BEAUFORT — Officials behind the Compass hotel proposed for the downtown area might have avoided a battle with residents after a decision to adhere to the town’s building height ordinance.
This is according to a joint press release put forth by Beaufort and project financier Joe Thomas of Beaufort Partners LLC. Town staff released the press release late last week.
“Based on the public input received, the development team reviewed the ideas and have decided to build a hotel within the existing zoning standards,” the release reads. “The building height will be 40 (feet).”
Town officials have not been made aware of the building’s new proposed height.
“They are planning to build under all current zoning regulations to include the 40’ foot height,” Public Information Officer Rachel Johnson wrote in an email. “At this time official plans have not been submitted.”
Hotel officials first presented their plans to open a Compass hotel at the corner of Beaufort’s Orange and Cedar streets to town commissioners at a March board retreat. Compass is a spinoff brand of the more popular Margaritaville Hotels.
Representative John Van Coutren and other project officials described the Compass brand as a compromise for communities interested in hotels smaller than typical Margaritaville facilities.
The smaller size was still too large for a number of town residents, however. During a design charette almost a month after project officials presented the tentative design to town commissioners, it was apparent the building’s height was a major point of concern for residents.
At the design charette, designers proposed a building that hovered around 45 feet with an additional 10 feet to accommodate a rooftop terrace and elevator.
Concerns about the proposed height ranged from interference of the nearby Michael J. Smith Field Airport to how a building of that height would change the aesthetics of the town.
At the design charette, project officials expressed their intention to solicit an amendment to the town’s ordinance to accommodate their desired height.
Town Planning and Inspections Director Kyle Garner explained the text amendment process, saying it requires paying for a public notice in print media, a public hearing before the planning board and a public hearing before town commissioners.
In the weeks following the design charette, designers decided to shave off the necessary feet to fall within the town limits.
Beaufort Mayor Rett Newton, in the press release, praised the designers for what he called transparency.
“This was not a requirement as the Town does not require a design review,” the press release reads.
Other officials praised designers’ efforts to reconcile design and town ordinances, as well.
“I am pleased Mr. Thomas and the Compass Hotel has chosen to stay with existing town ordinances,” Commissioner Ann Carter said. “They had indicated from the onset of discussion their willingness to ‘blend’ with Beaufort Architecture as much as possible and to be good citizens of the town.”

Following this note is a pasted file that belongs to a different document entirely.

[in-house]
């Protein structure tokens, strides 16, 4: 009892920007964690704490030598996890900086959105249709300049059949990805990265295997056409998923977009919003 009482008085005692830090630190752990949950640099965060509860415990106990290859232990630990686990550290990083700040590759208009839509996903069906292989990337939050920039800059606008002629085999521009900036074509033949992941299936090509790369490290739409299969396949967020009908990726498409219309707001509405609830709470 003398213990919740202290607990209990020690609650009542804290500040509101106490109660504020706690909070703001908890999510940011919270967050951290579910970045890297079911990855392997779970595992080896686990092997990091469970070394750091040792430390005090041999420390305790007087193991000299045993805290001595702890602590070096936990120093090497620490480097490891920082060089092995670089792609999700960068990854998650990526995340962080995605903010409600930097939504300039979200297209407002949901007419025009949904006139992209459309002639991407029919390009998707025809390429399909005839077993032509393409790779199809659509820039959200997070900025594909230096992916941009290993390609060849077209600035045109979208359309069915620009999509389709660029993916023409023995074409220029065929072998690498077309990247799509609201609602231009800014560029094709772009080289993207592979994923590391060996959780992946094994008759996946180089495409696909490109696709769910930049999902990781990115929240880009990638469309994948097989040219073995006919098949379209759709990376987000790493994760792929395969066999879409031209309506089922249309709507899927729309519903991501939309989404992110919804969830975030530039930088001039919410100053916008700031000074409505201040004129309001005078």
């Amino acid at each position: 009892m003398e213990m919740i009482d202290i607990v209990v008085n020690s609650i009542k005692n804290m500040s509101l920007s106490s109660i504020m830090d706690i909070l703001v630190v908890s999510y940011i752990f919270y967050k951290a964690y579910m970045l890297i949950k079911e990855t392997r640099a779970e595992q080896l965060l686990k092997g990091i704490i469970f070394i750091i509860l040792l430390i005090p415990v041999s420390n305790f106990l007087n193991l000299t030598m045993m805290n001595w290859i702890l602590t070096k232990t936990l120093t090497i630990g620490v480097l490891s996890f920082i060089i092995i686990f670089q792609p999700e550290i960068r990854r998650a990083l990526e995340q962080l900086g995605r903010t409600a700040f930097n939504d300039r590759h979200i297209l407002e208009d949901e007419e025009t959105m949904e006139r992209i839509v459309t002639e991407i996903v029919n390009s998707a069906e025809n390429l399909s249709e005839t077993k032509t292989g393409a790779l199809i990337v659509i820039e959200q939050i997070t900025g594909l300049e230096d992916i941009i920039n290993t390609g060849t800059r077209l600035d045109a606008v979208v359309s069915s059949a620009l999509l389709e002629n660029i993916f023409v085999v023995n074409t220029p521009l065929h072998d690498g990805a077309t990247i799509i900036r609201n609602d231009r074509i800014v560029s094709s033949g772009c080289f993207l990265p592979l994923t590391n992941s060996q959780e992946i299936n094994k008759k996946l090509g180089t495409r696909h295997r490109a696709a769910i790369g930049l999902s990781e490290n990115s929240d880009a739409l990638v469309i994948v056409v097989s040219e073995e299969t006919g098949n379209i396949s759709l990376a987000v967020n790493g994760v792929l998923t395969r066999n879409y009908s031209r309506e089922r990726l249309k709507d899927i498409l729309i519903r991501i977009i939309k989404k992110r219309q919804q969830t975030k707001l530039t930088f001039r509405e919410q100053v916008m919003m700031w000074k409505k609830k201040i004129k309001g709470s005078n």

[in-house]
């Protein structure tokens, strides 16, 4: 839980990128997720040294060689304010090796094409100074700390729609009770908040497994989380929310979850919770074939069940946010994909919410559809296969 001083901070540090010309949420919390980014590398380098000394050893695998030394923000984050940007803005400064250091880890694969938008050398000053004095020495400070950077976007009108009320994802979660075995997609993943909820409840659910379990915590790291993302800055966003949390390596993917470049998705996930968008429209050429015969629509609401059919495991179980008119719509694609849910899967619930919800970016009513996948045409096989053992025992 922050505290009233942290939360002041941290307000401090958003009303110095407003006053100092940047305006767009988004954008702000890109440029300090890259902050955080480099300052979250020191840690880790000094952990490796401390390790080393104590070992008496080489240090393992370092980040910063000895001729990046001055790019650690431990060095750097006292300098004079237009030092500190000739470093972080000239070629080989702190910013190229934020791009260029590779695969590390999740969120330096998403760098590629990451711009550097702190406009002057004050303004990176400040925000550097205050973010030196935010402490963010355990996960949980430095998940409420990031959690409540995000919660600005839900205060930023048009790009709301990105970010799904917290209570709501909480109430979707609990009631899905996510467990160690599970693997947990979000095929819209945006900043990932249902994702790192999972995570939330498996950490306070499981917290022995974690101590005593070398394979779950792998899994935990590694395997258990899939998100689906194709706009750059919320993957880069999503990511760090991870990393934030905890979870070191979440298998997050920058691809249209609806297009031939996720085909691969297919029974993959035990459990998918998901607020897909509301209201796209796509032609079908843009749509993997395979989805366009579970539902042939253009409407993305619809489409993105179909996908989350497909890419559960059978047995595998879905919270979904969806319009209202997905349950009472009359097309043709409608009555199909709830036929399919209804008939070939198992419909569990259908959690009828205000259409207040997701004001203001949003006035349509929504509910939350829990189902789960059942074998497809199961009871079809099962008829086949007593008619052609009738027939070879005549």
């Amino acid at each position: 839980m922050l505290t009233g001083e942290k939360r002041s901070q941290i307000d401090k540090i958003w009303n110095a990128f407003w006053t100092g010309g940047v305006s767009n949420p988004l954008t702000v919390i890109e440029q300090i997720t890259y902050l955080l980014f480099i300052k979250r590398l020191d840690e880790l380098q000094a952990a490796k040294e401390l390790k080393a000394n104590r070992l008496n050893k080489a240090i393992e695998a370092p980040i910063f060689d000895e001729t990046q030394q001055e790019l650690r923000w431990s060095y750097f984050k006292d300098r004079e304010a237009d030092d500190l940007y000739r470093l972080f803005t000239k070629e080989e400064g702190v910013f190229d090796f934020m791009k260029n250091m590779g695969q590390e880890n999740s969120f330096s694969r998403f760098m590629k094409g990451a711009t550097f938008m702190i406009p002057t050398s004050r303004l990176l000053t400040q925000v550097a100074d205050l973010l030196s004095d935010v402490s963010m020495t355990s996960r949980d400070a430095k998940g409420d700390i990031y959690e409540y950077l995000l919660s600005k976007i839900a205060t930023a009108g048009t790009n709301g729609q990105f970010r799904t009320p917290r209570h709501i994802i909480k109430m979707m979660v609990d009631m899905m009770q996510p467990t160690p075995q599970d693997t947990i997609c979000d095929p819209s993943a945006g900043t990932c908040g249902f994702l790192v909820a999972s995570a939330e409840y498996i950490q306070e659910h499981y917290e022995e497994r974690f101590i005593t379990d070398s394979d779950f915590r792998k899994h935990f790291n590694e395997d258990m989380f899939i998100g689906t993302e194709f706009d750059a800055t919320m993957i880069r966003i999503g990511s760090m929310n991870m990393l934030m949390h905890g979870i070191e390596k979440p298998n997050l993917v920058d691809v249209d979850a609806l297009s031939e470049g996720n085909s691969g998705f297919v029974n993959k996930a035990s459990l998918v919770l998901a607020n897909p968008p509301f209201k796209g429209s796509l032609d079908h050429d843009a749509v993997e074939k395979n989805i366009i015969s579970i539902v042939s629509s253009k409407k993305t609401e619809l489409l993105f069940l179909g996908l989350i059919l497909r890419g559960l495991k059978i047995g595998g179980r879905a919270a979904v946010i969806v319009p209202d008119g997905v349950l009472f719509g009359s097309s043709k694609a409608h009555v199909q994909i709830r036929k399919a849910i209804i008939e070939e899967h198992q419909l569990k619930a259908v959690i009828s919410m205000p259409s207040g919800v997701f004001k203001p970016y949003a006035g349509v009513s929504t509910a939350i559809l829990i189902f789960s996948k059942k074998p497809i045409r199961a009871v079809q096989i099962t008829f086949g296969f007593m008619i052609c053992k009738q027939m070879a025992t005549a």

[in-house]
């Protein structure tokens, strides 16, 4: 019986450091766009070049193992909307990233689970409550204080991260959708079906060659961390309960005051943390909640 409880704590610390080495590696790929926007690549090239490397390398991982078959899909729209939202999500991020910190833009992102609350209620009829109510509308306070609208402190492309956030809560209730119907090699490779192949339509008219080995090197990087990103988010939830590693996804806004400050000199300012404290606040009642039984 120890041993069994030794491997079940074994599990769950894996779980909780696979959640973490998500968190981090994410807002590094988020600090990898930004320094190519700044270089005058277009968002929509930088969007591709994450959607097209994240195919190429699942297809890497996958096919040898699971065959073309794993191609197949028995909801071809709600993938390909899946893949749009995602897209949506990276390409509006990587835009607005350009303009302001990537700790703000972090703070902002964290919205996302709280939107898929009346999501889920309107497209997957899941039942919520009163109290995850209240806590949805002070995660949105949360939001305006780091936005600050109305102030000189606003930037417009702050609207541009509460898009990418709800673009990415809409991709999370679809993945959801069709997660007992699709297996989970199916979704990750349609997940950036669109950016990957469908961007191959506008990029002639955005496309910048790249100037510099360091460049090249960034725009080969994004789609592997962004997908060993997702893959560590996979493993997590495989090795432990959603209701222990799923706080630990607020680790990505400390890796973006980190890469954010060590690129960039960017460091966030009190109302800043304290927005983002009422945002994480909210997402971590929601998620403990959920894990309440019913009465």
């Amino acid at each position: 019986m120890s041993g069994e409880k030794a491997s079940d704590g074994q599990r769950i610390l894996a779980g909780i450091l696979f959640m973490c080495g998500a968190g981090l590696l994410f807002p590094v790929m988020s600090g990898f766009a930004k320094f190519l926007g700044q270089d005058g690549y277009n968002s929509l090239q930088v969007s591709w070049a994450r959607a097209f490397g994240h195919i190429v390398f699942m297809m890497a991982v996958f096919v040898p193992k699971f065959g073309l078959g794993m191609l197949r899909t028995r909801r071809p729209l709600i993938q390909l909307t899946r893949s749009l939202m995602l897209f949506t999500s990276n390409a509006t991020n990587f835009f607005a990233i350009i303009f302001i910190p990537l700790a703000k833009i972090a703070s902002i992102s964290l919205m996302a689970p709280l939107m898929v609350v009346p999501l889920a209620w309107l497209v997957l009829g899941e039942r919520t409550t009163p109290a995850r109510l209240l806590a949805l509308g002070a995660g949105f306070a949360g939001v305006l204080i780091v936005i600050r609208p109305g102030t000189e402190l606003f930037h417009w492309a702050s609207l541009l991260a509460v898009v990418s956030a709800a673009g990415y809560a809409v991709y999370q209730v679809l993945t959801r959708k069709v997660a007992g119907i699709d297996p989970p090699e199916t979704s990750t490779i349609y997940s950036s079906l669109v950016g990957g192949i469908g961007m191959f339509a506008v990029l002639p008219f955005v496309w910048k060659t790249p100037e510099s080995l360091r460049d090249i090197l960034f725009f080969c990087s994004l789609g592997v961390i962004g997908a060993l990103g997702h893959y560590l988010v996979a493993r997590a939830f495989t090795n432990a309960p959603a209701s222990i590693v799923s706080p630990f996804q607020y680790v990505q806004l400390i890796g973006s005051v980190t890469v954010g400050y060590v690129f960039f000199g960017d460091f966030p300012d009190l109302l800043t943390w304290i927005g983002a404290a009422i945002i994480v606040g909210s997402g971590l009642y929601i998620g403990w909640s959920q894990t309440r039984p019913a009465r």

Mayor Newton emphasized the economic impact a hotel like Compass could have on the town.
“We believe the Compass Hotel will be a catalyst for economic development along Cedar Street,” Mayor Newton wrote in an email. “With major (North Carolina Department of Transportation) and town work on and under Cedar Street over the next few years, we expect positive growth in Beaufort’s commercial sector that will provide a better balance between residential and commercial tax base and utility users.”
Commissioner John Hagle echoed the mayor’s sentiments about commercial growth.
“The project will be a great economic expansion for Beaufort and serve as a major step in the development and changes planned for Cedar St.,” Mr. Hagle wrote in an email.
Despite the controversy surrounding the project, it’s still in the preliminary stages. The next step is to submit a complete site plan for review by town staff. This review doesn’t have to include details like building materials and colors.
“While the site plan is being reviewed by town staff, the applicant will apply for all required State and Federal issued permits,” reads the press release. “Since the site is in a National Historic District, there must also be a review performed by the NC Department of Cultural Resources.”
Next is review by the town’s planning board, followed by review by the town’s board of commissioners.
“Once final construction plans are completed, they will be submitted for review and approval to the NC Department of Insurance (DOI),” reads the press release. “Construction plans will be reviewed by DOI rather than the Town building inspector because state regulations require that DOI review structures with more than 99 guest rooms.”
Contact Dean-Paul Stephens at 252-726-7081, ext. 232; email Dean@thenewstimes.com; or follow on Twitter @DeanPEStephens.